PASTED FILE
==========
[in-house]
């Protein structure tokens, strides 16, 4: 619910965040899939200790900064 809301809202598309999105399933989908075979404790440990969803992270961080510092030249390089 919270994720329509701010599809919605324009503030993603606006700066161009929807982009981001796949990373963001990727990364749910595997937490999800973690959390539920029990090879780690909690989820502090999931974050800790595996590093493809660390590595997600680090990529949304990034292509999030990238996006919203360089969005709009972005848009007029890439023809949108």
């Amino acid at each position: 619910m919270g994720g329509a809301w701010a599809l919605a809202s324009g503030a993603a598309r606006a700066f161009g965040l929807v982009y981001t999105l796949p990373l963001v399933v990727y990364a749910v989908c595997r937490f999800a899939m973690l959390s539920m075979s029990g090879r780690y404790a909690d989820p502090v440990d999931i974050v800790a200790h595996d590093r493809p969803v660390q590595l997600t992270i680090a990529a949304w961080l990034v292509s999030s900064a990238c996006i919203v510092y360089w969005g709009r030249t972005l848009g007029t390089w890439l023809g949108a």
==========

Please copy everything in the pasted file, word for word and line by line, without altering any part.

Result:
[in-house]
């Protein structure tokens, strides 16, 4: 619910965040899939200790900064 809301809202598309999105399933989908075979404790440990969803992270961080510092030249390089 919270994720329509701010599809919605324009503030993603606006700066161009929807982009981001796949990373963001990727990364749910595997937490999800973690959390539920029990090879780690909690989820502090999931974050800790595996590093493809660390590595997600680090990529949304990034292509999030990238996006919203360089969005709009972005848009007029890439023809949108």
């Amino acid at each position: 619910m919270g994720g329509a809301w701010a599809l919605a809202s324009g503030a993603a598309r606006a700066f161009g965040l929807v982009y981001t999105l796949p990373l963001v399933v990727y990364a749910v989908c595997r937490f999800a899939m973690l959390s539920m075979s029990g090879r780690y404790a909690d989820p502090v440990d999931i974050v800790a200790h595996d590093r493809p969803v660390q590595l997600t992270i680090a990529a949304w961080l990034v292509s999030s900064a990238c996006i919203v510092y360089w969005g709009r030249t972005l848009g007029t390089w890439l023809g949108a």